Rum Review: Berry Bros Caroni 1997 22y

Today is an independent bottling of a Trinidad rum, more specifically Caroni, quite the legend. The bottling is done by Berry Bros & Rudd. A London base wine and spirit merchant that also bottles their own spirits. You can find their history here. This 300+ year old company has a reputation of bottling some great rums, with there being so many independent bottlers around at the moment. These long standing companies are always a beacon of quality.

This Caroni was distilled back in 1997, and bottled 22 years later. A significant part of the aging was in continental conditions and it was bottled at 60.3%.

Since this is the first Caroni that I’ll review, I’ll give a small introduction. The Caroni story started in 1918 like so many others, with a sugar plantation. Actual rum distilling started in 1923 and this lasted up until 2002 when the distillery was closed by the government. The distillery produced a “Heavy” rum, a flavour profile with notes such as tar, rubber and petroleum. This all may not sound attractive, but for most experienced rum drinkers, it’s an eye-opening experience. Unexperienced drinkers on the other hand may believe something is very wrong with it, to each their own.

Because of this intense and expressive profile, the rum wasn’t all that popular when the distillery was open, especially since most of the worlds tastebuds were more prone toward lighter rum and rum cocktails.

In 2004 Luca Gargano re-discovered this now-closed distillery and found a massive amount of resting barrels in an abandoned warehouse. Gargano continuously released single casks and blend of the rum which went from the fringes to wide recognition and now legendary status. Gargano made Caroni great and a lot of independent bottlers are trying to share some of the profits with him.

Among which is today’s bottler. With their 1997 vintage, they’ve brought a (hopefully) memorable Caroni identity.


Colour:

Amber, orange with deep golden hues.

Nose:

There they are: petroleum, tar, rubber. These heavy notes are also complimented by tropical fruits (passionfruit and bananas). The heavy elements serve as a solid base on which the fruit can float. Chocolate and molasses join the party as well but these get lost in the heavier notes.

The intensity of the nose and its ABV of 60.3% makes my eye water sporadically when diving in deep. Nothing I can’t handle though. (yes, I’m a badass)

Taste:

Molasses, orange, tar, petroleum, banana, chocolate and tobacco. In that order. Just a very warm and intense rum. It’s like sitting at an open fireplace in a cabin and smoking a fat cigar and eating tangerines… near a petroleum factory. I’ve been told this is one of the “more approachable” and lighter caroni’s still out there. Since this is my first review of a Caroni I can not confirm nor deny this statement. I’ll just have to see as the years come along where this one ranks.

The ABV is filling and not sharp at all. Also some spice is present on the tongue, but very light. A light saffron hint.

Finish:

The finish is almost infinite and woody, the tar and rubber linger. A thin layer of caramel covering a cask remains as a last lingering note.

This being the first caroni I’ve reviewed, I don’t really have a standard with which to compete. But as a rum on its own, it is of course an immensely good rum. I must admit I like the tar, rubber and petroleum notes, though I don’t love them. Meaning that this is a solid rum to try occasionally; not daily or weekly. Perhaps monthly or even less frequent than that. With the status this distillery has and its intense flavour it only seems normal to keep this type of rum for special occasions or tasting sessions.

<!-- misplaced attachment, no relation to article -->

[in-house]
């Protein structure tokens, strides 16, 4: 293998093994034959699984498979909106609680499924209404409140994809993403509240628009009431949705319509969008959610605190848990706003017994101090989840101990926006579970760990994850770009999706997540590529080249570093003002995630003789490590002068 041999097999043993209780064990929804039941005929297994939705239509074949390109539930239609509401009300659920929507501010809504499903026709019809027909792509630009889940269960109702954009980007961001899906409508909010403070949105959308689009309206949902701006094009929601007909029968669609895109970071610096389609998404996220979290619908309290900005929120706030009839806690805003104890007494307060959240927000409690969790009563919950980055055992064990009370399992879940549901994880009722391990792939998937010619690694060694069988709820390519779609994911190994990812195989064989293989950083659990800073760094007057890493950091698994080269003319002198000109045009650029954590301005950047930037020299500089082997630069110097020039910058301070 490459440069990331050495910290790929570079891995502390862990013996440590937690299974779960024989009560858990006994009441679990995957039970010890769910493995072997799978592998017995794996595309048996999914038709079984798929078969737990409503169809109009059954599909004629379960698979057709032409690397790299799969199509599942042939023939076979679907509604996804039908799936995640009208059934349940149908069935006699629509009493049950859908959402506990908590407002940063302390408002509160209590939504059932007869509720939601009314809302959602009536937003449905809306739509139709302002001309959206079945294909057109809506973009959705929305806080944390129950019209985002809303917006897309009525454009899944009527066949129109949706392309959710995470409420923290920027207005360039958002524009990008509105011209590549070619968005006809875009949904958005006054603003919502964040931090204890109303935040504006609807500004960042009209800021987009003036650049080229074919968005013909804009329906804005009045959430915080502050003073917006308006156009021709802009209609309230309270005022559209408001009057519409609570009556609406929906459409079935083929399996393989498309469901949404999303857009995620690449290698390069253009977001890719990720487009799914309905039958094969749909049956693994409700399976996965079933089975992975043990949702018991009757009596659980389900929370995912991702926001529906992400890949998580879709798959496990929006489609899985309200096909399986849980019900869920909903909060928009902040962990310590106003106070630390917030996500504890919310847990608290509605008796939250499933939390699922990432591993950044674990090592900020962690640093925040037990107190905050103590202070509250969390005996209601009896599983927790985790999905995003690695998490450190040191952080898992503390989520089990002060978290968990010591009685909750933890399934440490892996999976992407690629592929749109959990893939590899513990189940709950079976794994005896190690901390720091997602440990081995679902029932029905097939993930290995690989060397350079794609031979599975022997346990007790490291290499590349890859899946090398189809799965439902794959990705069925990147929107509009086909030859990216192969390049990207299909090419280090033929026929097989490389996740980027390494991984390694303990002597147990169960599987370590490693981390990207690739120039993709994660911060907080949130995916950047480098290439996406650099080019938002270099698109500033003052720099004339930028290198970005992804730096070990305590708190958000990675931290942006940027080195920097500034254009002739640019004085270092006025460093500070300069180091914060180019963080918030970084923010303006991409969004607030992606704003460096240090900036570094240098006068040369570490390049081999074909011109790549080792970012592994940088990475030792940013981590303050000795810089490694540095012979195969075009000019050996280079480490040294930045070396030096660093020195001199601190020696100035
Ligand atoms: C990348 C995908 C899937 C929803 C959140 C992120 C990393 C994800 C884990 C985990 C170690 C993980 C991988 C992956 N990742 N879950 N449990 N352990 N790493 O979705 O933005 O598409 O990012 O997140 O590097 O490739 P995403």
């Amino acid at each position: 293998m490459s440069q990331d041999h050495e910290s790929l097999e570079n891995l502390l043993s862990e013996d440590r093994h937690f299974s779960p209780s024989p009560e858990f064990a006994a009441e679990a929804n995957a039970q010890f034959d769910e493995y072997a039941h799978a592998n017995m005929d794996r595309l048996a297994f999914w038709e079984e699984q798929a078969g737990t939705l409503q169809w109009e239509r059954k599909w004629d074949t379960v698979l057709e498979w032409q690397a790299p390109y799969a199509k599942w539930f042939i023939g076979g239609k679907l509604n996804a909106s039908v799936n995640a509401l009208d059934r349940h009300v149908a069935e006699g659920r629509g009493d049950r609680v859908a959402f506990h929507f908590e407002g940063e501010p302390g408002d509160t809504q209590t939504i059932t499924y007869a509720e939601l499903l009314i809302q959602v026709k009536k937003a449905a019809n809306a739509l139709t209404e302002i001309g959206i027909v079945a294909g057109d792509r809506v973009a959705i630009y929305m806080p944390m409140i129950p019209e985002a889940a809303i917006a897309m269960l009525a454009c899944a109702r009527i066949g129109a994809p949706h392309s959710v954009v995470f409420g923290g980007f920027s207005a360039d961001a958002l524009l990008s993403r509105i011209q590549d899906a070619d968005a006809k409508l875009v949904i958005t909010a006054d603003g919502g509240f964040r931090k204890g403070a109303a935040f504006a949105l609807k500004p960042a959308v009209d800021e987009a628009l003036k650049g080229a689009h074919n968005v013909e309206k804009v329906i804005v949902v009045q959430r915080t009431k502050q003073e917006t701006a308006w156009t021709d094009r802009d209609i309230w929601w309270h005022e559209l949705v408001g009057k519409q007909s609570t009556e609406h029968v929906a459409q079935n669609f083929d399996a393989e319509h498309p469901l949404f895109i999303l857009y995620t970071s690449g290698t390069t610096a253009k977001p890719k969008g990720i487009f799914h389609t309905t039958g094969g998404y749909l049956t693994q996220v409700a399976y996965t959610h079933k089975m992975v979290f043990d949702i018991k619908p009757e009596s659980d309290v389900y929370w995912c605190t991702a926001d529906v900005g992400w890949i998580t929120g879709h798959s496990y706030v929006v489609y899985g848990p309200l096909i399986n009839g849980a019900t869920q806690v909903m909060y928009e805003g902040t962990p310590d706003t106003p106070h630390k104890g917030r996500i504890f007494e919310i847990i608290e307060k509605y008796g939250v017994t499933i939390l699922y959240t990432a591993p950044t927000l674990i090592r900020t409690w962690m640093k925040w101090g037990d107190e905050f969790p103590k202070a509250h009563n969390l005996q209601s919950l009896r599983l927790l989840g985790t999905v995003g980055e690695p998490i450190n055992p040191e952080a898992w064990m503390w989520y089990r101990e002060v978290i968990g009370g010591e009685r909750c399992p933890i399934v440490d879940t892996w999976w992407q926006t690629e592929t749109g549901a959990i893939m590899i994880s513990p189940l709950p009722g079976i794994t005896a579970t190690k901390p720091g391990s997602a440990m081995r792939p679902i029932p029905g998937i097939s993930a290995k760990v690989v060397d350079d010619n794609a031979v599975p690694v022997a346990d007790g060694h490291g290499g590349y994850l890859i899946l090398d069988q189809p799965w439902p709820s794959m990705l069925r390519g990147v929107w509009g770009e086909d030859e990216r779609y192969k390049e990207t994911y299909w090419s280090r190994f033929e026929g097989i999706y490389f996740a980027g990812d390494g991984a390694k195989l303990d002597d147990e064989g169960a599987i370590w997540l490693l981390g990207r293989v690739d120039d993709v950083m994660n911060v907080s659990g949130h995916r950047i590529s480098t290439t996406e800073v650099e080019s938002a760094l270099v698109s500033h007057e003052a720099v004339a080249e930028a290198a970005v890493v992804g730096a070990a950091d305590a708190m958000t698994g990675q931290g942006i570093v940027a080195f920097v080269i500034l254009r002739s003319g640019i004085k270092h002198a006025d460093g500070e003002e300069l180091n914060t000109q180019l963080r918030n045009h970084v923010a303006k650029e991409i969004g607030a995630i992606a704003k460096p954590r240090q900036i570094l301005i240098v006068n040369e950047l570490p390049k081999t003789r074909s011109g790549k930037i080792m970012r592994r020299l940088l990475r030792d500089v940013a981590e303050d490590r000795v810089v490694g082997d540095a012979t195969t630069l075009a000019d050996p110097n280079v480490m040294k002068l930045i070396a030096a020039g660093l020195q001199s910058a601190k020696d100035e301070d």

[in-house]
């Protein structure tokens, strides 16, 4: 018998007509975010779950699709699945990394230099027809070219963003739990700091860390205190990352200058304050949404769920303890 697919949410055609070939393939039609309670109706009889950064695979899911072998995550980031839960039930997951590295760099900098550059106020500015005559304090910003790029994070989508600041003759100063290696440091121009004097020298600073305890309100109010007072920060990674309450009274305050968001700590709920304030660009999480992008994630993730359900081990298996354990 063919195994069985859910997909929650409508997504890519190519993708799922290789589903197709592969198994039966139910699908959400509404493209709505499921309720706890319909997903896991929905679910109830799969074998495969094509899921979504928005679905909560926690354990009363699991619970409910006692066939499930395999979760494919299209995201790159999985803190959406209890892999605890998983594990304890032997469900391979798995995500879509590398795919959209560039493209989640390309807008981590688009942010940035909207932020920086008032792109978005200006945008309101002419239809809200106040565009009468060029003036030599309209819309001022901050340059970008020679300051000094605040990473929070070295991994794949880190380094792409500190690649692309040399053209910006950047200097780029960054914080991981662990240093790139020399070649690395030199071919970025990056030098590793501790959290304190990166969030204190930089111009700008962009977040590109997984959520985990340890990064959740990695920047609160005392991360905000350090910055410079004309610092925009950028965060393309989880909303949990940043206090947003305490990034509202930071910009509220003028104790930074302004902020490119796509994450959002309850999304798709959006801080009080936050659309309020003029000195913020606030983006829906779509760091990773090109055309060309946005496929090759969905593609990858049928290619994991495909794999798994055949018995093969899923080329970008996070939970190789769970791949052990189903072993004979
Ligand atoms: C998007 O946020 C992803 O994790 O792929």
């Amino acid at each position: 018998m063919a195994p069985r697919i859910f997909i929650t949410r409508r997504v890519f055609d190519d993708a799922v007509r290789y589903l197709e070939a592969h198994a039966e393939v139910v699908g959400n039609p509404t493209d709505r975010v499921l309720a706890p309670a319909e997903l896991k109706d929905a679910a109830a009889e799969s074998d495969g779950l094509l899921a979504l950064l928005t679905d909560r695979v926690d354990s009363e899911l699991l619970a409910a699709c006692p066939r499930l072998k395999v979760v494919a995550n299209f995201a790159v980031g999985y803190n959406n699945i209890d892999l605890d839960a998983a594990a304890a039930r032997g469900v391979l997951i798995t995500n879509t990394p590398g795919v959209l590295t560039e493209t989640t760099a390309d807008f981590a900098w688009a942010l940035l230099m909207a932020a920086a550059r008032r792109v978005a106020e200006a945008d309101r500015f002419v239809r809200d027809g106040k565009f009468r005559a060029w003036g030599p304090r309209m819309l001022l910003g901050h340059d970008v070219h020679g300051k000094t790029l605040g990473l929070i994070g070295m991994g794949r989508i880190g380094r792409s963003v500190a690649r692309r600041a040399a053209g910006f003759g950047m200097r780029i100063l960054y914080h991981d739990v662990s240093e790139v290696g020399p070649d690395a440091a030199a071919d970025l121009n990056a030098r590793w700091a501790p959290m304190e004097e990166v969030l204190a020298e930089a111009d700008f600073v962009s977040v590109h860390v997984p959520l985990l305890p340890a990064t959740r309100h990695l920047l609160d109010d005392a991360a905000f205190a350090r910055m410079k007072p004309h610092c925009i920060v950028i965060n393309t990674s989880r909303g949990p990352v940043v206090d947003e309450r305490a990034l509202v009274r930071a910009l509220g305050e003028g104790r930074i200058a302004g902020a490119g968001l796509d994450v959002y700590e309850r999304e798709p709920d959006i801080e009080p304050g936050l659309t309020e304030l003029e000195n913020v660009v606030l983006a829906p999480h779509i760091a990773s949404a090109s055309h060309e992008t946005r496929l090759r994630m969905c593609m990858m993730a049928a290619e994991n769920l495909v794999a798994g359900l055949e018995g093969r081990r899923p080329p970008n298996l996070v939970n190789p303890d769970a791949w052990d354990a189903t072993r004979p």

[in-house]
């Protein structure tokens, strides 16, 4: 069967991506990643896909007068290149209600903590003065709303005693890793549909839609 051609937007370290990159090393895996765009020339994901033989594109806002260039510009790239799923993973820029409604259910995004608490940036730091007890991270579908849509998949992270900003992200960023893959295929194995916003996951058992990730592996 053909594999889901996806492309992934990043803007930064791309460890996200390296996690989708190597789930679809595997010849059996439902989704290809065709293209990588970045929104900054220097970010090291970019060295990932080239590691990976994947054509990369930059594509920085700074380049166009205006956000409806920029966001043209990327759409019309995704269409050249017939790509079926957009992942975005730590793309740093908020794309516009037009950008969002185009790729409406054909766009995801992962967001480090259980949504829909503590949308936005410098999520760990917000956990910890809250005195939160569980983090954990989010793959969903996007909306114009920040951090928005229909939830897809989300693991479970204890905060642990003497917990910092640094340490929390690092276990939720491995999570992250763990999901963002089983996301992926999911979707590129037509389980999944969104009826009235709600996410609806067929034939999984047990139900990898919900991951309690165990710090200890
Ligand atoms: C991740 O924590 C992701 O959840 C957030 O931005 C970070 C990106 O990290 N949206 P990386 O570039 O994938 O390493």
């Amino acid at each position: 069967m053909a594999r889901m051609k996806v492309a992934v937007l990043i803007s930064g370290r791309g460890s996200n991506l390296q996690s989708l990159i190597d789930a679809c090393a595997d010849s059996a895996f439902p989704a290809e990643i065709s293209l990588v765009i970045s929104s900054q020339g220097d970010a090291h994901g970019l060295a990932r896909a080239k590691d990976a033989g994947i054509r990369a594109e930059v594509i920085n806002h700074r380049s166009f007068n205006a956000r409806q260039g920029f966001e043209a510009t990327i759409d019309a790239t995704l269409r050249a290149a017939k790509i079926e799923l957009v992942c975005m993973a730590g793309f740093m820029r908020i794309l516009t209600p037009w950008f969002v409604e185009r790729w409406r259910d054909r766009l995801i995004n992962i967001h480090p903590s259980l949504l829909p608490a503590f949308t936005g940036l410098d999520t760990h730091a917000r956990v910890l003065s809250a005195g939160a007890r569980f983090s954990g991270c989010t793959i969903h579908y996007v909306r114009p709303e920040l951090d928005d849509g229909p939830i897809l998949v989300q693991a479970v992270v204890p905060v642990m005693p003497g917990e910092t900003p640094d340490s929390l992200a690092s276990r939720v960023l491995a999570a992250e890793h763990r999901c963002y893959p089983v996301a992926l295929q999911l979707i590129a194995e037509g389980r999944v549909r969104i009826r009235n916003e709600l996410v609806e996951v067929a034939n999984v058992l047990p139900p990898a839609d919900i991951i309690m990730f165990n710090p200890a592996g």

Overall, good rum, powerful and expressive. Wouldn’t recommend it for the weaker hearted, but for the ones that are open to trying it. It’s a great piece of history to try it.

This Caroni now stands at a price of €520. Which is a lot. The question is, is it worth it? There are 2 sides to the answer.

-As a collector’s item? yes! as a collector’s item this is definitely worth it, since Caroni is a closed distillery, prices will only go up. So the best time to buy Caroni is yesterday.

-As a drinker? not at the moment. There are cheaper Caroni’s available on the market, both full and partial tropical ageing. Over the next couple of years this could become worth it though. As the already limited stock sells out, this type of pricing will be normal for Caroni (as it is now for the more limited bottles, that run at multitudes of this price already).

In the end it’s really up to you if you’re willing to pay this kind of money for this kind of rum.

And for this money you can be that annoying and pretentious person that has drunk Caroni and can’t stop talking about it… Like I will be from now on. You may from now on address me as ‘Sir RumRobin, Knight who says (Caro)NI‘. all I need now is a crown, a cupbearer to bring me rum at a moment’s notice and a shrubbery.

9/10

Here you can find the link to buy the bottle. The webshop only works for Belgian customers or for people who have “Bancontact” at the moment.

If you aren’t from Belgium and are still interested in this bottle. Send me an email on robin@crombewines.com

Disclaimer: I work at the store of which I included the link. I do not however receive any money or incentives to sell these rums. I just like them, put them in the store and share them with you all.

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